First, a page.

Yup. And once again the only way any band can be seen or heard globally would be to sign themselves into Indentured Servitude to a label. Status Quo is maintained, level playing field abolished.

THIS is the bottom line, what the ‘industry’ really wants.

Grover (profile) says:

JIHAD

M1 Garands, Lee-Enfields, SAWs, RPGs. . .the list is endless. What we really need is a jihad against the entertainment/news media. I’m doing my part by never going to the theater any more, never buying another music album/cd, or movie, and I’ve cancelled my newspaper. These power-hungry control freaks need to understand that WE are the ones in control of THEIR money; and we can collectively hurt their asses a lot by doing that alone. Really, though, these power-hungry control freaks just simply need to be taken out. Here and now, I am going out on a limb and advocating assassinations. I, among millions of others, are sick and tired of these greedy, corrupt, dickbreath a-holes buying our already corrupt officials through ‘contributions’ to pass laws that only benefit themselves. No law should ever be passed without a majority constituant approval – and that means to me, in particular, no bill be brought up for consideration that wasn’t supported by a majority of the voting public from the affected state of the bill’s proponent.

I’ve sent this same message to a number of my representatives, with the added note that should their name ever appear on a bill that supports this level of insanity, their name goes to the top of the list for recall, impeachment, or whatever it takes to remove their sorry ass from a job that they promised to uphold with integrity.

Seriously, if it wasn’t for the masochist in me, I probably wouldn’t be visiting Techdirt any longer because it just totally flames me out seeing all this crap being done in secret, behind our collective backs, with damn-near impunity. God, I wish I had the power to strike all these idiots dead in their tracks.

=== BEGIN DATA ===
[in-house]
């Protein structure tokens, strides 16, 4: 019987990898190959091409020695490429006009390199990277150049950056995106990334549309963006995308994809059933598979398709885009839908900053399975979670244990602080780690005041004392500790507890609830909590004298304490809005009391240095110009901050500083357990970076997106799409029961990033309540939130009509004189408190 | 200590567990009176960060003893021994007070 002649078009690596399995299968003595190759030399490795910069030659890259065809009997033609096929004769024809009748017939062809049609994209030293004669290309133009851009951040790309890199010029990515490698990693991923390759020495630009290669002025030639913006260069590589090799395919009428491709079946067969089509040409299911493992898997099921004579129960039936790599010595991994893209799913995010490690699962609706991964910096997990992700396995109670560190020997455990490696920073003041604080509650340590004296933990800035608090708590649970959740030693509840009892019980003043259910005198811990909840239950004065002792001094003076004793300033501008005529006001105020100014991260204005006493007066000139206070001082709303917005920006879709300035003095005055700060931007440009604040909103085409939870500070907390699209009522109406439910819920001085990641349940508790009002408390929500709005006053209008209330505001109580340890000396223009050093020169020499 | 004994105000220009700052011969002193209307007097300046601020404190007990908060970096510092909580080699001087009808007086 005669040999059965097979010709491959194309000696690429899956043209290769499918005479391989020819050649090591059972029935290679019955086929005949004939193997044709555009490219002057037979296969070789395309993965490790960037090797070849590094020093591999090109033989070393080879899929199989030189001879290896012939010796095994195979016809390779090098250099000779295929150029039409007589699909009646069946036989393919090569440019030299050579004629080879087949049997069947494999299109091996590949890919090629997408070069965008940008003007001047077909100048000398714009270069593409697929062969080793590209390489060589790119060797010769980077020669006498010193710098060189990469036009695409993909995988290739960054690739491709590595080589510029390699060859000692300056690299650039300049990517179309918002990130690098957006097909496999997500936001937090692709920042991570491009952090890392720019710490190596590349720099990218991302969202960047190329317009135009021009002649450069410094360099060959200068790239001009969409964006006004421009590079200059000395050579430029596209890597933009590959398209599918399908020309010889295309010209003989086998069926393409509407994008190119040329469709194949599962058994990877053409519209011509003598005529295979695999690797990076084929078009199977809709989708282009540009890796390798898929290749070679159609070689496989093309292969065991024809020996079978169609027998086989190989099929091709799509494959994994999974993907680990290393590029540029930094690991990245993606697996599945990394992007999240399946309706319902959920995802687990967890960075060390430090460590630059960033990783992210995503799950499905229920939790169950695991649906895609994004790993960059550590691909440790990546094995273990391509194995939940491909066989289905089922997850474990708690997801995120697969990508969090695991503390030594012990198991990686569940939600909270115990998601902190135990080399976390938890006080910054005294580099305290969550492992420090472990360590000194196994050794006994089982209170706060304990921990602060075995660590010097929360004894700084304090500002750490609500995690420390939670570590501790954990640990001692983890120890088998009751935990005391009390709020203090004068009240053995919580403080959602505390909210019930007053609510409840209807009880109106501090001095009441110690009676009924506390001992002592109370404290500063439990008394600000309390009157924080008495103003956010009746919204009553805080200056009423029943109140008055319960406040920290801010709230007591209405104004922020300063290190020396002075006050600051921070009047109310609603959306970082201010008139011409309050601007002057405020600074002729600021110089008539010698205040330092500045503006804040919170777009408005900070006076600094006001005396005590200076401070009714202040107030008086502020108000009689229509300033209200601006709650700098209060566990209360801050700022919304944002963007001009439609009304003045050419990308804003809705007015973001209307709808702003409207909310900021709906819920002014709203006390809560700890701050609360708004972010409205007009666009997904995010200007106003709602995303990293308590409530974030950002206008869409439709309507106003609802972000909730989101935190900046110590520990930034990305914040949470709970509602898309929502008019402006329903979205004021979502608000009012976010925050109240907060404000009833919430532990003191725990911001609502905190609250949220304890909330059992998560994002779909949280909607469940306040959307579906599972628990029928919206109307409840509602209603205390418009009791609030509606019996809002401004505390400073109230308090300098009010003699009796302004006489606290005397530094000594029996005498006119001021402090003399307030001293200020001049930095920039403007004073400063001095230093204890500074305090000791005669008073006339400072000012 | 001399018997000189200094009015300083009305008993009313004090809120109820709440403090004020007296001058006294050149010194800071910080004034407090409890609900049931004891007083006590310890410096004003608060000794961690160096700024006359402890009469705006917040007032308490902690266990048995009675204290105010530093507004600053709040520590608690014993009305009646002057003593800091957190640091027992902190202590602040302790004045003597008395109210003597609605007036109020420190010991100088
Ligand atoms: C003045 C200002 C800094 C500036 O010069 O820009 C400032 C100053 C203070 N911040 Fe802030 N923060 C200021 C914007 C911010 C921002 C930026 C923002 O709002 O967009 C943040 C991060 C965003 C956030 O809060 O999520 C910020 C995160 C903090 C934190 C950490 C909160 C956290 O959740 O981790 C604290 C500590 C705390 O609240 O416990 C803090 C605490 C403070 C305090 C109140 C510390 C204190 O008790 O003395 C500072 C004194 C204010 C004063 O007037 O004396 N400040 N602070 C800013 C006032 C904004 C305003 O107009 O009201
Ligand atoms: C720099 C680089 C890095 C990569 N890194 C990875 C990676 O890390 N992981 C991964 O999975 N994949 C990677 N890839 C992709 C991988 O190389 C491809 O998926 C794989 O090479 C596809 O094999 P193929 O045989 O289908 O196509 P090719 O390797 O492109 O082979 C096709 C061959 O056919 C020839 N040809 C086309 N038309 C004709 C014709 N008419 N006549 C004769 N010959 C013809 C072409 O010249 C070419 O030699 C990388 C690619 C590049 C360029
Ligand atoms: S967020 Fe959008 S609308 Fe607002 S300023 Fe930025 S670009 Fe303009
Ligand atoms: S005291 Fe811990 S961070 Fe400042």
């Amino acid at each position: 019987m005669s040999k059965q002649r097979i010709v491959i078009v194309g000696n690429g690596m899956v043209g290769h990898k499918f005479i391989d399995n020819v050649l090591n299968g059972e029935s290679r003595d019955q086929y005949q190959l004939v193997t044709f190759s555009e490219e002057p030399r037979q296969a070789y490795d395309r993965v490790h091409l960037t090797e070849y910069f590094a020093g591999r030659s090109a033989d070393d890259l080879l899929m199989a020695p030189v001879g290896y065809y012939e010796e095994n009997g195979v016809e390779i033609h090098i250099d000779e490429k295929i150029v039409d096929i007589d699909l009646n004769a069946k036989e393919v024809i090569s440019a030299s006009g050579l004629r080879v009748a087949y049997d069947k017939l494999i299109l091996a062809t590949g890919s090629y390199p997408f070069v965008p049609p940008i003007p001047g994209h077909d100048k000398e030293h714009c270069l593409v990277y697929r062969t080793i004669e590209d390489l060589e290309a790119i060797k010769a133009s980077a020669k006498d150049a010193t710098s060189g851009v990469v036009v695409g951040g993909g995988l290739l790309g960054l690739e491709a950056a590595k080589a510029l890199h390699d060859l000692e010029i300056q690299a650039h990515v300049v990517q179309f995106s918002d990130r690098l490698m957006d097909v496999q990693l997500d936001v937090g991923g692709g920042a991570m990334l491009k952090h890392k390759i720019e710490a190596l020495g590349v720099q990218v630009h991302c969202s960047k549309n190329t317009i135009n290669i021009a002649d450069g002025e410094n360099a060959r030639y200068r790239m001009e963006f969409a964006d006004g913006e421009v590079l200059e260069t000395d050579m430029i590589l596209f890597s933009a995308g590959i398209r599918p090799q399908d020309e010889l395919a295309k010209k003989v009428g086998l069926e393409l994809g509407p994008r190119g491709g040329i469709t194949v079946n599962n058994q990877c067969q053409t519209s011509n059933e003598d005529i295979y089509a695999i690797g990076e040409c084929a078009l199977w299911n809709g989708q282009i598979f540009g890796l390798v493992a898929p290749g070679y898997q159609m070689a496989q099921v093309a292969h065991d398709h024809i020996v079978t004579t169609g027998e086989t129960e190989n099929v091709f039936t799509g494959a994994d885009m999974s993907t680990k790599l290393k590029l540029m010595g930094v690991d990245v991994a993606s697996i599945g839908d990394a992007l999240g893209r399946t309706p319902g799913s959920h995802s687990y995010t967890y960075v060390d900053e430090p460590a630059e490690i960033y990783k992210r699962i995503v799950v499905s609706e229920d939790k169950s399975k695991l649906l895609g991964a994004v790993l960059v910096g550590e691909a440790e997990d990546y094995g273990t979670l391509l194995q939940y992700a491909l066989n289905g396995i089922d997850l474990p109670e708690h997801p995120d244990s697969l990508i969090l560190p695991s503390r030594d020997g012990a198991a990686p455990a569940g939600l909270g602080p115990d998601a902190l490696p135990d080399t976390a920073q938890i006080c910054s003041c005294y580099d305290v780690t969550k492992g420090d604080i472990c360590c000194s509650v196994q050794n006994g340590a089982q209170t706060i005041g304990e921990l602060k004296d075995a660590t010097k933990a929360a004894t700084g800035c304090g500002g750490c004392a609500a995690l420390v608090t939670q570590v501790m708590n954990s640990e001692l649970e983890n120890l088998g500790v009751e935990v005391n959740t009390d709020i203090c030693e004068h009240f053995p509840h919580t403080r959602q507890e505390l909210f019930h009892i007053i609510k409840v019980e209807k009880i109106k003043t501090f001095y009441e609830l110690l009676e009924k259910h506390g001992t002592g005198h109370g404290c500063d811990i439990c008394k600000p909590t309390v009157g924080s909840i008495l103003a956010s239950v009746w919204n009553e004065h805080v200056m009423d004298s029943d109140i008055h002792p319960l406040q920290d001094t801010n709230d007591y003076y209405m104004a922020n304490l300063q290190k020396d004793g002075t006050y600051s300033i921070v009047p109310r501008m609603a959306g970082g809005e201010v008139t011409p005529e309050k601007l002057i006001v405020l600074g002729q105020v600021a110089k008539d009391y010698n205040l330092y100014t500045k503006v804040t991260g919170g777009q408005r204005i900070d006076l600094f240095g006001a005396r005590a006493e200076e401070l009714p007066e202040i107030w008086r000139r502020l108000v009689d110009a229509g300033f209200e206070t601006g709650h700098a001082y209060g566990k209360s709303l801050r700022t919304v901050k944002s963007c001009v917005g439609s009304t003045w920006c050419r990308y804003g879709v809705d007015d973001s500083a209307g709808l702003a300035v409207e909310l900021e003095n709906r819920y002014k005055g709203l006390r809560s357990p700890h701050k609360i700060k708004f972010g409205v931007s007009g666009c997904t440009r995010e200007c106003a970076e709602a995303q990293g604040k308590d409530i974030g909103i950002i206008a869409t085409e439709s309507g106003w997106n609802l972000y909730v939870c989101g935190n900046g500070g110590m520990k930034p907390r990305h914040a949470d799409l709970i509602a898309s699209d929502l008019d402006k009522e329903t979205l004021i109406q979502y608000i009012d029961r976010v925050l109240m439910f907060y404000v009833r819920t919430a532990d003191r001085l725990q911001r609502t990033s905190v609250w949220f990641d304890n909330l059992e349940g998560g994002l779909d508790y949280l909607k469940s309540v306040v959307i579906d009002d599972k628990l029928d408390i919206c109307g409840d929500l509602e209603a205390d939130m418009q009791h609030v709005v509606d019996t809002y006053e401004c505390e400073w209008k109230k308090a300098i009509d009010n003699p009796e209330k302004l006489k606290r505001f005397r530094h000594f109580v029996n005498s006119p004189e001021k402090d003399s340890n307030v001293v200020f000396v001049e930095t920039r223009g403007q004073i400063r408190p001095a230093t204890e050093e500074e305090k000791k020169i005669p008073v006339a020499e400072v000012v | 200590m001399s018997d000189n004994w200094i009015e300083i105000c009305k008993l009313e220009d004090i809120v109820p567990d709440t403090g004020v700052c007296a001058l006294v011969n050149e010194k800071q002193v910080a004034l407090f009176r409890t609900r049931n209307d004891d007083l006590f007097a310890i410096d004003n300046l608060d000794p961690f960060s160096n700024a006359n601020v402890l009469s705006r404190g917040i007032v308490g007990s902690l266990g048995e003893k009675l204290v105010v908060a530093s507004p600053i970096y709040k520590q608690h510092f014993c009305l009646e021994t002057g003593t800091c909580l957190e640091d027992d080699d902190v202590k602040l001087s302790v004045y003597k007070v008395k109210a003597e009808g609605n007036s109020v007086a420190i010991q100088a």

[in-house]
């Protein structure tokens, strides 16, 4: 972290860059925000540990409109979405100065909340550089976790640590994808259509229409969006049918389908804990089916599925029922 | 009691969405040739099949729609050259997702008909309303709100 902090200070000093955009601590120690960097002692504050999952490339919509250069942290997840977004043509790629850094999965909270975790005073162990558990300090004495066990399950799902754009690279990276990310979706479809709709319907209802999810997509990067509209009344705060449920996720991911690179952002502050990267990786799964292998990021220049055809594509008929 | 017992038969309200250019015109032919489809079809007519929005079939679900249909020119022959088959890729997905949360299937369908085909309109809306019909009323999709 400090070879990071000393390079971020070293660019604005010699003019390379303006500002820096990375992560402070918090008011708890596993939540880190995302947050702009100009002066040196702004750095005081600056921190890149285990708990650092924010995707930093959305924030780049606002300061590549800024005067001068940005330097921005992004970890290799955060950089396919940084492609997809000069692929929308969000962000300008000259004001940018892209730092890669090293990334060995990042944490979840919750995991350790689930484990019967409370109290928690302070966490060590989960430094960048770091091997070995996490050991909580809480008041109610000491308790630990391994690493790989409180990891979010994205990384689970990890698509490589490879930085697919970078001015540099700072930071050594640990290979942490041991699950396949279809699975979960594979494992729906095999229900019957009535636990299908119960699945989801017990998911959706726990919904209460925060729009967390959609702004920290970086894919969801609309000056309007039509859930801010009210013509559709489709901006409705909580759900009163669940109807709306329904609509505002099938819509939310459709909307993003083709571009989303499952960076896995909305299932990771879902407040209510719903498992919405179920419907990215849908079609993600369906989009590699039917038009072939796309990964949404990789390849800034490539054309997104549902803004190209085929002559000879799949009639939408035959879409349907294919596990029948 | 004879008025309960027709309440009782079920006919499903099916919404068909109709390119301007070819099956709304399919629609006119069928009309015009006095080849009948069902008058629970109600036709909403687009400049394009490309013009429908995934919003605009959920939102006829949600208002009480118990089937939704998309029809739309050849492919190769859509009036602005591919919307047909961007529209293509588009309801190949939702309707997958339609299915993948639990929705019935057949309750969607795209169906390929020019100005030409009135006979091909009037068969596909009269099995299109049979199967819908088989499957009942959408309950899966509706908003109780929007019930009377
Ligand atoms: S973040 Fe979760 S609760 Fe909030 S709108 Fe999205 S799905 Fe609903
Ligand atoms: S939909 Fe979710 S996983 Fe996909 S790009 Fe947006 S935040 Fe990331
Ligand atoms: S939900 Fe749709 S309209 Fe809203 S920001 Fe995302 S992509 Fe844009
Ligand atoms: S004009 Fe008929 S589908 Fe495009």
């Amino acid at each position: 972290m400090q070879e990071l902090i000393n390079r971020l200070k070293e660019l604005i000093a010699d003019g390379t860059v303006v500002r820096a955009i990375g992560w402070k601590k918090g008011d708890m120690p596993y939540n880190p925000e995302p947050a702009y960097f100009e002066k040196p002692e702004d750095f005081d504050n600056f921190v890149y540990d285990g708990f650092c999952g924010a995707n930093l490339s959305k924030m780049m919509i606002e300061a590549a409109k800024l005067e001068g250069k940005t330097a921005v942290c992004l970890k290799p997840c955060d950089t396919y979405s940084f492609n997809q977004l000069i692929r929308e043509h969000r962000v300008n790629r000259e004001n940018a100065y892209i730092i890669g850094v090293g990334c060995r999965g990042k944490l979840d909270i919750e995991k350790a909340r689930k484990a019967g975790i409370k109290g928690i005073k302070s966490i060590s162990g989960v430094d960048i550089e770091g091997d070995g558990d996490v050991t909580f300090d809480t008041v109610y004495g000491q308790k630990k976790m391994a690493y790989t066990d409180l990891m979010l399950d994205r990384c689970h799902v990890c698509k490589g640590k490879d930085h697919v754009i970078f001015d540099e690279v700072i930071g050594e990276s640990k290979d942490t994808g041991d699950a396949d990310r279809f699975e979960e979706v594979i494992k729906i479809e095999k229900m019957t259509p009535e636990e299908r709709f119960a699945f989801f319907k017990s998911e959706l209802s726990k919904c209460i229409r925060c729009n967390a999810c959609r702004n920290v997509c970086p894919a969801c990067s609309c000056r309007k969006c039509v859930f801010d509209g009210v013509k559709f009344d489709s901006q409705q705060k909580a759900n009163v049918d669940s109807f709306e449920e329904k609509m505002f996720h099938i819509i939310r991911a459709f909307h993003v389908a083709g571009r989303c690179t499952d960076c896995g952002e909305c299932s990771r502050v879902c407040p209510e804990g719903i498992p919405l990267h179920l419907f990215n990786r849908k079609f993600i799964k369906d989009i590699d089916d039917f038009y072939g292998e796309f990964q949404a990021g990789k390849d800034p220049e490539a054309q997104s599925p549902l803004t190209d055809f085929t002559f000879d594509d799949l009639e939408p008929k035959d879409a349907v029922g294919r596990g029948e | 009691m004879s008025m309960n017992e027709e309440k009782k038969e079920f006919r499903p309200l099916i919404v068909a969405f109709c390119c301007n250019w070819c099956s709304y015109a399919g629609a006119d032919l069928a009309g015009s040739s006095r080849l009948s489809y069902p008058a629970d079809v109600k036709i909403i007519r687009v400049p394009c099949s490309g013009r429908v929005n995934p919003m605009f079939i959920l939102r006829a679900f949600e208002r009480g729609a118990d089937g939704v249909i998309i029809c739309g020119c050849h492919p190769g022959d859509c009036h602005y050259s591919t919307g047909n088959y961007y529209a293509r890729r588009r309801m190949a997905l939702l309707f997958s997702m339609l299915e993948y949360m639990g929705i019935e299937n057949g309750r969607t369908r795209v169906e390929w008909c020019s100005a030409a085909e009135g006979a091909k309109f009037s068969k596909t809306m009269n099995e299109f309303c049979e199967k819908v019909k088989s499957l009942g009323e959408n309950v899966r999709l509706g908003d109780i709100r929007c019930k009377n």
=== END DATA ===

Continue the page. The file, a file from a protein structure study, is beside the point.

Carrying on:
Ok, rant over. . .for now, the migraine is becoming unbearable – until the next time.

Anonymous Coward says:

Goodbye YouTube

Yes, and when IP packets are in transit, they are usually in a cable. Every long cable is a buffer, capable of holding many packets. A similar technique was used on very early computers with mercury delay lines used for storage. Likewise, every piece of free space is capable of holding information in the form of electromagnetic waves. So every part of space is a buffer. As soon as you make buffering something needing permission, you open a vast can of worms.

This is scope creep on steroids.

Just Another Day says:

Just another way to steal money from the public and other companies.

This is a sham, this is just another way for the entertainment industry to suck as much money as possible from other businesses and individuals. These greedy bastards need to be beaten to death. There is no sane reason why a fucking buffer copy needs a license. The license to view the video or hear the audio should be sufficient for all ancillary data storage needs.

The real pirates are in Hollywood.